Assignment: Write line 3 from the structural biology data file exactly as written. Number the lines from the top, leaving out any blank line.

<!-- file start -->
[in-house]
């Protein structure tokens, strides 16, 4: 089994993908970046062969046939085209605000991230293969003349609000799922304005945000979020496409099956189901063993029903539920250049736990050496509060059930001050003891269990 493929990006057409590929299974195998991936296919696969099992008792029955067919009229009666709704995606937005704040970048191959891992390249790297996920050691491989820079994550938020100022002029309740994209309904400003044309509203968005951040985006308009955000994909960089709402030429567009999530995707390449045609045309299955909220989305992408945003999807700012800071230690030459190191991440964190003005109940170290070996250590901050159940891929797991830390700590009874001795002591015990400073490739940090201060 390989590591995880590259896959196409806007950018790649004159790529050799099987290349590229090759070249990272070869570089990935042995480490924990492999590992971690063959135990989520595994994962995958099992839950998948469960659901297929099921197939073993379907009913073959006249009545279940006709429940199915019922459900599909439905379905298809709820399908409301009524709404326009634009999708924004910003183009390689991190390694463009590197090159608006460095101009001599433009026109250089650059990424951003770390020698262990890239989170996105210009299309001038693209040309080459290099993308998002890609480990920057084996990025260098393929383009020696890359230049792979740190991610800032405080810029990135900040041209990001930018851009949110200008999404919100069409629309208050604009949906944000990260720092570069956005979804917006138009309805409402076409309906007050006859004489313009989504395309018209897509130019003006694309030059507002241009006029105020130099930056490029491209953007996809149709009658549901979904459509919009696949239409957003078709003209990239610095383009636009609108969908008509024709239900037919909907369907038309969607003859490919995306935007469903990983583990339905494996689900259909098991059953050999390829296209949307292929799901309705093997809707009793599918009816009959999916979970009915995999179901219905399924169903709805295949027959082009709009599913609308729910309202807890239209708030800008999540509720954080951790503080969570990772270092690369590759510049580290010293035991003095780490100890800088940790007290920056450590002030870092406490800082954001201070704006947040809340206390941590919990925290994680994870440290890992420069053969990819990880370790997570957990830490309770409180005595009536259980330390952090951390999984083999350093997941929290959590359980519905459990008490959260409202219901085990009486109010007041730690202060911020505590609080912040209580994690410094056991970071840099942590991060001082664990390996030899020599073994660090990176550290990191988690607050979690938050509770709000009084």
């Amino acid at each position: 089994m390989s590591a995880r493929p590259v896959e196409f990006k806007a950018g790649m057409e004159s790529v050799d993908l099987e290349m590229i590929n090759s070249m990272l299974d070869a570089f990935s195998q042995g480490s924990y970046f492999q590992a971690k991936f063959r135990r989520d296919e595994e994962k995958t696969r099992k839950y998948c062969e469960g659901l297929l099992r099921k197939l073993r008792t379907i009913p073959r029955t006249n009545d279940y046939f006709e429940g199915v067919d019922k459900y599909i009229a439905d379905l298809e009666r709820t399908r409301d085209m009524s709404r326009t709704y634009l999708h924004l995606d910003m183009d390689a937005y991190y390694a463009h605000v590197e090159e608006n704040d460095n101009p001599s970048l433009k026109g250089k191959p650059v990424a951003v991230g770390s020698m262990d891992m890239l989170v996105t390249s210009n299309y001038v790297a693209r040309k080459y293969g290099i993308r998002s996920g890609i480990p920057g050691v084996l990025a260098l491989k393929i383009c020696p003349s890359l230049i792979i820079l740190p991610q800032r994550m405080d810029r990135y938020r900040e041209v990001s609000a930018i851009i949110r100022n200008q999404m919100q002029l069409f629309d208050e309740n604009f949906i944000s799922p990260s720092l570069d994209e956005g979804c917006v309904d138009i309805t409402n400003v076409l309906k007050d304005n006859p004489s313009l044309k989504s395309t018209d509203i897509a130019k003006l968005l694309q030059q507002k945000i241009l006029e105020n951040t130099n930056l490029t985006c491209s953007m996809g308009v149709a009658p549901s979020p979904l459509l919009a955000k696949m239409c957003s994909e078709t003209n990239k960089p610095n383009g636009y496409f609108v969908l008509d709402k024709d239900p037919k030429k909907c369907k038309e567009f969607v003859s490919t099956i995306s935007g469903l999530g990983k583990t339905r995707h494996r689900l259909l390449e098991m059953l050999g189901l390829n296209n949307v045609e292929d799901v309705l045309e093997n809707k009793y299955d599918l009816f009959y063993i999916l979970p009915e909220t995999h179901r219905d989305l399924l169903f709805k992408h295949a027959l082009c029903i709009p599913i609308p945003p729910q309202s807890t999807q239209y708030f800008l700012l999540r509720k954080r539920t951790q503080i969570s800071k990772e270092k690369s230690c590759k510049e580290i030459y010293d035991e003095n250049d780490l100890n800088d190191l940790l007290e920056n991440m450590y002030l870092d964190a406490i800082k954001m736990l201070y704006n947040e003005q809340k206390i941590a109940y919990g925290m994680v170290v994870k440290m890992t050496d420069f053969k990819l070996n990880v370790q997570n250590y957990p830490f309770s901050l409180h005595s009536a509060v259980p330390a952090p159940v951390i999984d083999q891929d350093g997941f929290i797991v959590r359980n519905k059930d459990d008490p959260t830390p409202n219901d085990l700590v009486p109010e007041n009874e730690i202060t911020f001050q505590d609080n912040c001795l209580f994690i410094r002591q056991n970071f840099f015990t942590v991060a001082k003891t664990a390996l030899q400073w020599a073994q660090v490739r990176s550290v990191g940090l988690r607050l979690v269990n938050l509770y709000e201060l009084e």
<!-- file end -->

């Amino acid at each position: 089994m390989s590591a995880r493929p590259v896959e196409f990006k806007a950018g790649m057409e004159s790529v050799d993908l099987e290349m590229i590929n090759s070249m990272l299974d070869a570089f990935s195998q042995g480490s924990y970046f492999q590992a971690k991936f063959r135990r989520d296919e595994e994962k995958t696969r099992k839950y998948c062969e469960g659901l297929l099992r099921k197939l073993r008792t379907i009913p073959r029955t006249n009545d279940y046939f006709e429940g199915v067919d019922k459900y599909i009229a439905d379905l298809e009666r709820t399908r409301d085209m009524s709404r326009t709704y634009l999708h924004l995606d910003m183009d390689a937005y991190y390694a463009h605000v590197e090159e608006n704040d460095n101009p001599s970048l433009k026109g250089k191959p650059v990424a951003v991230g770390s020698m262990d891992m890239l989170v996105t390249s210009n299309y001038v790297a693209r040309k080459y293969g290099i993308r998002s996920g890609i480990p920057g050691v084996l990025a260098l491989k393929i383009c020696p003349s890359l230049i792979i820079l740190p991610q800032r994550m405080d810029r990135y938020r900040e041209v990001s609000a930018i851009i949110r100022n200008q999404m919100q002029l069409f629309d208050e309740n604009f949906i944000s799922p990260s720092l570069d994209e956005g979804c917006v309904d138009i309805t409402n400003v076409l309906k007050d304005n006859p004489s313009l044309k989504s395309t018209d509203i897509a130019k003006l968005l694309q030059q507002k945000i241009l006029e105020n951040t130099n930056l490029t985006c491209s953007m996809g308009v149709a009658p549901s979020p979904l459509l919009a955000k696949m239409c957003s994909e078709t003209n990239k960089p610095n383009g636009y496409f609108v969908l008509d709402k024709d239900p037919k030429k909907c369907k038309e567009f969607v003859s490919t099956i995306s935007g469903l999530g990983k583990t339905r995707h494996r689900l259909l390449e098991m059953l050999g189901l390829n296209n949307v045609e292929d799901v309705l045309e093997n809707k009793y299955d599918l009816f009959y063993i999916l979970p009915e909220t995999h179901r219905d989305l399924l169903f709805k992408h295949a027959l082009c029903i709009p599913i609308p945003p729910q309202s807890t999807q239209y708030f800008l700012l999540r509720k954080r539920t951790q503080i969570s800071k990772e270092k690369s230690c590759k510049e580290i030459y010293d035991e003095n250049d780490l100890n800088d190191l940790l007290e920056n991440m450590y002030l870092d964190a406490i800082k954001m736990l201070y704006n947040e003005q809340k206390i941590a109940y919990g925290m994680v170290v994870k440290m890992t050496d420069f053969k990819l070996n990880v370790q997570n250590y957990p830490f309770s901050l409180h005595s009536a509060v259980p330390a952090p159940v951390i999984d083999q891929d350093g997941f929290i797991v959590r359980n519905k059930d459990d008490p959260t830390p409202n219901d085990l700590v009486p109010e007041n009874e730690i202060t911020f001050q505590d609080n912040c001795l209580f994690i410094r002591q056991n970071f840099f015990t942590v991060a001082k003891t664990a390996l030899q400073w020599a073994q660090v490739r990176s550290v990191g940090l988690r607050l979690v269990n938050l509770y709000e201060l009084e």